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Before Dream Faded CD, Import
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Before The Dream Faded
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The name of this California band was sadly prophetic, as their pre-psych sound influenced Hendrix, Pink Floyd and the Move but brought no commercial payoff. Here, though, is the payoff for collectors: six 1966 UK tracks and seven U.S. demos-just about everything this notorious '60s band recorded!
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All the other rave reviews are indeed justified. This is an incredible album, a 1960s psyche-rock classic if there ever was one. In addition to the still mesmerizing "I Unseen" there are 11 other impressive tracks. Basically, this CD combines two EPs by the band: "Colour of Their Sound" and "Blue Day in Riverside". Most of these songs are high-energy pyche-rock creations, but a few of the tunes also reveal a pleasing blues influence, most especially their inventive cover version of the classic "Who Do You Love".
The CD comes with an 8-page booklet with a history of the band and these recordings, but no songwriting credits or song times are listed. The inside back page reproduces an article written about the band by John Ravenscroft (later to become England's most influential DJ, calling himself John Peel), an early champion of the band. Thrilling stuff!
In some respects, the Misunderstood could be considered an American version of the Yardbirds. Like that innovative British group, the Misunderstood mixed blues, raga, the Middle East and rave-ups. However, they were louder and crazier than the Yardbirds on the whole. The guitar work often went into territory unexplored within rock (or any) context, and this was due largely to Glenn Ross Campbell's unique usage of the steel guitar. He was able to produce unheard-of-for-the-time tones, including distortion, noise and feedback with an unusual method of guitar playing. His playing was revolutionary, unlike anything heard before or since.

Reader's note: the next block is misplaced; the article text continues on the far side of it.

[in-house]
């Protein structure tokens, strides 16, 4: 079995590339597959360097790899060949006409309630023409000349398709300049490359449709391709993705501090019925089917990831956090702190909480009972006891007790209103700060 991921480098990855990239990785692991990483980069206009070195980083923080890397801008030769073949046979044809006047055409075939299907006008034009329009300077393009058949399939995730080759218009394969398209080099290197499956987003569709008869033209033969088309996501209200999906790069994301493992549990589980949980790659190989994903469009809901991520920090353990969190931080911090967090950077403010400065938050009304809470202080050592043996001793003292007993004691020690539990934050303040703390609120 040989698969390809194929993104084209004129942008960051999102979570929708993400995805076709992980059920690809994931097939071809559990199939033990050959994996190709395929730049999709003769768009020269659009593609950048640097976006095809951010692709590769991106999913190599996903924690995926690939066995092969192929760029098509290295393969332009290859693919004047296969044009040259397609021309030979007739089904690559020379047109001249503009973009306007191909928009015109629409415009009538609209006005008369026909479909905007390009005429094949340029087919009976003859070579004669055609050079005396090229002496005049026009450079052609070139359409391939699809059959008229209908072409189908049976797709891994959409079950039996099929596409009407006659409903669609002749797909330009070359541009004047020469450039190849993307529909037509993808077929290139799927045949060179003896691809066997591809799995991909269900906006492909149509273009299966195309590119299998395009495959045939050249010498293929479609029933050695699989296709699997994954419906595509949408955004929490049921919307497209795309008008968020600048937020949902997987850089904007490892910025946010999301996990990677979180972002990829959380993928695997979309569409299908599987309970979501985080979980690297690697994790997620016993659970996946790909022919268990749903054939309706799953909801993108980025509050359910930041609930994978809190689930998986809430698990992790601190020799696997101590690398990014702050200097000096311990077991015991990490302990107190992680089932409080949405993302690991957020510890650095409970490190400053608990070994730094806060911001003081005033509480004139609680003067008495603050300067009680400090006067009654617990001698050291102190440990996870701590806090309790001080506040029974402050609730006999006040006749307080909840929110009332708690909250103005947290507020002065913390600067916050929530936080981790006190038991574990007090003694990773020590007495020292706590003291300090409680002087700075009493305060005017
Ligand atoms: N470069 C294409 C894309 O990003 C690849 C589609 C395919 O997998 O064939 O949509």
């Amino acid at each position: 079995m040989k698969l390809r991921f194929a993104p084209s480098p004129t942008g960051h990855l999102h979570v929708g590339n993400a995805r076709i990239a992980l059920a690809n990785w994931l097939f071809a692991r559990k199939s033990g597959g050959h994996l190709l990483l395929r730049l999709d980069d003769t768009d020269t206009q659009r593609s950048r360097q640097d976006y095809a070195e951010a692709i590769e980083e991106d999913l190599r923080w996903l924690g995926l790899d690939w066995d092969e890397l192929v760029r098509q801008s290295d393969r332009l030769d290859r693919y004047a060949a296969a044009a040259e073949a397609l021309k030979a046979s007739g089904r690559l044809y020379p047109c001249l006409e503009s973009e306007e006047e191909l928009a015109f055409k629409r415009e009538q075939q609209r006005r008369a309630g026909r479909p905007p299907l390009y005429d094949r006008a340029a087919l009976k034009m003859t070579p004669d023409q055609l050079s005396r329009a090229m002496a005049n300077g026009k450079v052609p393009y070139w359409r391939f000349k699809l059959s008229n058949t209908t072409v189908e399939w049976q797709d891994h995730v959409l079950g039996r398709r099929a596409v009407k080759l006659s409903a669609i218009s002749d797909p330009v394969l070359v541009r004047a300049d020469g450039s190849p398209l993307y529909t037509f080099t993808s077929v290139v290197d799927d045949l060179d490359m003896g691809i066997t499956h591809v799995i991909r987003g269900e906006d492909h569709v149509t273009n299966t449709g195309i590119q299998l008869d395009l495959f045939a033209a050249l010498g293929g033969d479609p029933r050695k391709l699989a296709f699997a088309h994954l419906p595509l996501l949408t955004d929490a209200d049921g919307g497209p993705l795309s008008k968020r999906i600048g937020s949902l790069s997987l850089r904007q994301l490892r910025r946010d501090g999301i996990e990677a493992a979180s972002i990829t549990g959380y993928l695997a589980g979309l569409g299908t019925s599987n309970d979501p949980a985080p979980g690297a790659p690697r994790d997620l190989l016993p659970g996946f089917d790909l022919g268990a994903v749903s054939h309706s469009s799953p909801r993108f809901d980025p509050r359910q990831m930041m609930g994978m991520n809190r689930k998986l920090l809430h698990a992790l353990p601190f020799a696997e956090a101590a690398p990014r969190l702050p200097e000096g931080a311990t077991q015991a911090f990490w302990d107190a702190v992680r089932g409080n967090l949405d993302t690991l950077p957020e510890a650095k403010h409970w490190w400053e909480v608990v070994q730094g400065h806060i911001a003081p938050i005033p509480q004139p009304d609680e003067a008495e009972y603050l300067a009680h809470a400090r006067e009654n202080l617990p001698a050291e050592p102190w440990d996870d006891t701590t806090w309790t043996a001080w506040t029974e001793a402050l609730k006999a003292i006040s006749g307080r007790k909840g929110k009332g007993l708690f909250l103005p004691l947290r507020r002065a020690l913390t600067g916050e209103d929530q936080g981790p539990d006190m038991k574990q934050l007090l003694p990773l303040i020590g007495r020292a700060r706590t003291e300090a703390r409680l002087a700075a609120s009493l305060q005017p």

The group also recorded pretty early in the psychedelic era. Even though Children of the Sun was released as late as 1969, the London tracks were recorded in mid/late 1966, before Hendrix waxed his initial late 1966 recordings. This renders the Misunderstood's performances and guitar work as groundbreaking. The Misunderstood may indeed have been the loudest group of their era, if only for a short time. At the time of their recording, arguably only the Yardbirds and the Who had seriously experimented with feedback and guitar noise. The Misunderstood pushed the envelope and took those innovations to greater heights. Indeed, they had a cosmic and otherworldly quality in their music, as well as their lyrics.
The group's interpretation of 'Who Do You Love' was quite interesting, a psychedelic update of the Bo Diddley classic. To the Misunderstood's credit, they matched the demented lyrics of the song with a mind-blowing band performance. 'I Unseen' was an excellent rendition of Hikmet's poem, and arguably superior to the Byrds' later attempt. I argue this because mind-melting guitar noise and feedback are perhaps more effective in conveying the emotional words, which represent a protest against nuclear warfare. They also used an eerie harmonica for this track.
The lyrics in some of the original songs perhaps had some protest that could be detected, about either a lack of spiritual fulfillment in this world, or a feeling of disappointment with others not willing to go along with their spiritual explorations. This was most apparent in 'I Can Take You to the Sun,' where the singer intones ''I can take you to the sun, but you don't want to go.'' This sentiment may also be in line with the band's actual history, as several external forces (among them the US Draft board) would serve to break this version of the band up. For this reason, Before the Dream Faded is aptly titled.
The peak the Misunderstood had did not last long, but fortunately it has been captured for all to hear. If you're looking for a great lost psychedelic band of the 60's, look no further.
The expert playing and musical finesse of the Misunderstood made the garage band label a misnomer The Misunderstood had a bluesy psychedelic sound well in front big guns of UK Sixties psychedelica, like Jimi Hendrix, Pink Floyd and even the Yardbirds. The Misunderstood's music was a Molotov cocktail mixed with equal parts raw blues and mind bending psychedelic guitar. One need only to listen to the Misunderstood to find the point of inspiration for Jeff Beck when he'd play his ear splitting, guitar shattering "rave-ups" with the Yardbirds.
Glen Ross Campbell (not the "Witchta Lineman" dude) was an expert guitarist who doubled on steel guitar. The addition of UK guitarist Tony Hill when the Misunderstood moved to London in '66 gave the band a full throttle guitar sound. Steve Whiting on bass and Rick Moe on drums provided a muscular rhythm section that gave the Misunderstood a sound as powerful as a roundhouse punch.
I was encouraged to read the review of Steve Whiting (see Spotlight Reviews) the original bass player for the Misunderstood. I'm always amazed that musicians like Steve Whiting keep the faith after getting shafted by fast buck moguls and producers who run the business end of music. Steve is absolutely right ....any recorded material by Glen Ross Campbell under the guise of the Misunderstood is inferior to by the original band. This album, "Before the Dream Faded", contains all the tracks associated with the Misunderstood's 24 karat gold legacy.